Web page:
Sam Kass's Let's Move Update: Activism in the Age of Walmart

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Sam Kass, White House chef and Senior Policy Adviser for Healthy Food Initiatives, gave the keynote address to members of The International Association of Culinary Professionals (IACP) at its New York City Regional Conference on Friday.

The IACP is much more than an organization of cooks. Every member I talked to is engaged in some incredible farming, gardening, school, or other kids' project, each more exciting than the next.

Kass spoke to an audience of people who care deeply about food, cooking, health, and kids, and eager to hear what he had to say. Me too.

The core of his speech was a review of the accomplishments of the First Lady's Let's Move campaign, which has just completed its first year. These, in sum, are considerable:

Over this past year, we've seen the first signs of a fundamental shift in how we live and eat.

We've seen changes at every level of our society--from classrooms to boardrooms to the halls of Congress.

We have begun to see this change because people from all over the country, parents and teachers, doctors and small business owners, have started demanding change.

...Parents asked for more fresh, nutritious food in communities. So we're working to bring more grocery stores into underserved areas.

Parents wanted healthier, more affordable options on those grocery store shelves. So we collaborated with food companies and retailers to provide healthier products....

Parents asked for more information about the food you buy for your kids. And today, we're seeing better, clearer labels on beverage cans....

Parents asked for better food in your kids' schools--the kind of balanced meals they are trying to make at home. So we're working to put salad bars in 6,000 schools across the country. Congress passed the Healthy, Hunger-Free Kids Act, historic legislation that will provide healthier school meals to millions of American children.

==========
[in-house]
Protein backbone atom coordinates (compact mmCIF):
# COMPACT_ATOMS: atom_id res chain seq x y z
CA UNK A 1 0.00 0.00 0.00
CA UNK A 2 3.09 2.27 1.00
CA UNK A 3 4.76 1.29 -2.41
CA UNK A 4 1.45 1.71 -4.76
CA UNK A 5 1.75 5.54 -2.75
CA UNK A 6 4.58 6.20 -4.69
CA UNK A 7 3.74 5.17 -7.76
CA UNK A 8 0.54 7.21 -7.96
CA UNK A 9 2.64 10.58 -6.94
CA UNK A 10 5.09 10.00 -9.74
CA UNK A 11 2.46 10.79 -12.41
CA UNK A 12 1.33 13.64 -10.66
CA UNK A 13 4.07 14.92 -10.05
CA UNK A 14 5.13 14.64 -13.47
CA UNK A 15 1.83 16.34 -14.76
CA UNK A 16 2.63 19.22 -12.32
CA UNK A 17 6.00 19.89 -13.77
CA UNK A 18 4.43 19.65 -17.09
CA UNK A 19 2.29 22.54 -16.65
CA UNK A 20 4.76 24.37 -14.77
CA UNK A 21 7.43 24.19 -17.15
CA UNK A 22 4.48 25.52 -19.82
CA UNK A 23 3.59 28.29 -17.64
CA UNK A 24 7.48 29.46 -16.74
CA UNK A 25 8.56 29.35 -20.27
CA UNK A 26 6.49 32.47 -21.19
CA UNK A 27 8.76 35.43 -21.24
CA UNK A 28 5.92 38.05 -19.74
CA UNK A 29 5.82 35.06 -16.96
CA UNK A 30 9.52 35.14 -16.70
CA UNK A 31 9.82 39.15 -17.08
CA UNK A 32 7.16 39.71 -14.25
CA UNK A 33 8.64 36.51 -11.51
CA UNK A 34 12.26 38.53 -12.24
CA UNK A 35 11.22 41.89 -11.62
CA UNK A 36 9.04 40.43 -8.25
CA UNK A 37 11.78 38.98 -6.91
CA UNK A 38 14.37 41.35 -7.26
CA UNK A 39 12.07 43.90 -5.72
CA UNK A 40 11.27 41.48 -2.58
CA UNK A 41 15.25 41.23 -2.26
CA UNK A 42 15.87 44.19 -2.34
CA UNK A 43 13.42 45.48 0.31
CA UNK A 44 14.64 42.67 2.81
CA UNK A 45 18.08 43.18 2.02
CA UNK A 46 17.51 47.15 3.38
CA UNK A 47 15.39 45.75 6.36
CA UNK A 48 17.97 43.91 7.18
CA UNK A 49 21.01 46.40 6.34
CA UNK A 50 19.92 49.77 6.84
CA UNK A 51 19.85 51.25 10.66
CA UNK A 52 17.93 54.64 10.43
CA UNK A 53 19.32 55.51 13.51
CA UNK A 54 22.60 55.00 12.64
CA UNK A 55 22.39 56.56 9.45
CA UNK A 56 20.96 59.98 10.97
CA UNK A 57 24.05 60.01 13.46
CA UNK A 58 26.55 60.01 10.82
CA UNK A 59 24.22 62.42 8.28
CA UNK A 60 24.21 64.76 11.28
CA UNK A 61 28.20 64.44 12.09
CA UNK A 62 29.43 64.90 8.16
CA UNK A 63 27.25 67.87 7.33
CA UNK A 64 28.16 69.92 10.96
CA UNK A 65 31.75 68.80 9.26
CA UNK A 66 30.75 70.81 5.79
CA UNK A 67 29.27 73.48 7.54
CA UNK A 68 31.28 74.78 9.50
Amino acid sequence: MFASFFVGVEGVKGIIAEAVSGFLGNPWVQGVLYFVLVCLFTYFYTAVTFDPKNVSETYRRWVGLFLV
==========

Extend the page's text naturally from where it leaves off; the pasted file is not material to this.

Parents asked for healthier communities that can sustain healthy families. And through Let's Move Cities and Towns, 500 mayors have committed to tackling obesity in their communities....

Parents asked for practical, affordable, real-life advice to keep kids healthy. So we launched a public service campaign and a website--letsmove.gov--with helpful tips on exercise and nutrition....

If we can do all this in the first year, just imagine what we'll achieve next year and the year after that....

These kinds of changes will not come easily ... There will certainly be many roadblocks and setbacks. But we need to keep working to break through and work in a collaborative way.

Here's the speech in its entirety. It may sound speech-written and not overwhelming, but consider the context: This is the first time food, nutrition, and health have gotten anywhere near this kind of attention at that level of government (at least, food writer Laura Shapiro tells me, since the time of Eleanor Roosevelt).

For the First Lady to take on these issues is truly extraordinary. Mrs. Obama has no legislated power whatsoever. She only has the power of leadership and persuasion.

That the kind of changes she is trying to make will not come easily is a breathtaking understatement. The roadblocks are formidable. Mr. Kass made it abundantly clear that the White House is trying to do what it can, and then some.

His speech was moving and inspiring. It's up to us to cheer them on in every way we can, and also to keep the pressure on to do even more.

Update:

Not everyone liked Sam Kass's speech as much as I did, and I've been asked to expand on the idea that we need to pressure the White House to do more. Here's how I see the situation.

We live in an era when corporations run government.  You don't believe this? Take a look at the appalling events in Wisconsin. Consider the implications of last year's Supreme Court decision in Citizens United, allowing corporations virtually unlimited funding of congressional election campaigns.

Presented by

Marion Nestle is a professor in the Department of Nutrition, Food Studies, and Public Health at New York University. She is the author of Food Politics, Safe Food, What to Eat, and Pet Food Politics. More

Nestle also holds appointments as Professor of Sociology at NYU and Visiting Professor of Nutritional Sciences at Cornell. She is the author of three prize-winning books: Food Politics: How the Food Industry Influences Nutrition and Health (revised edition, 2007), Safe Food: The Politics of Food Safety (2003), and What to Eat (2006). Her most recent book is Feed Your Pet Right: The Authoritative Guide to Feeding Your Dog and Cat. She writes the Food Matters column for The San Francisco Chronicle and blogs almost daily at Food Politics.

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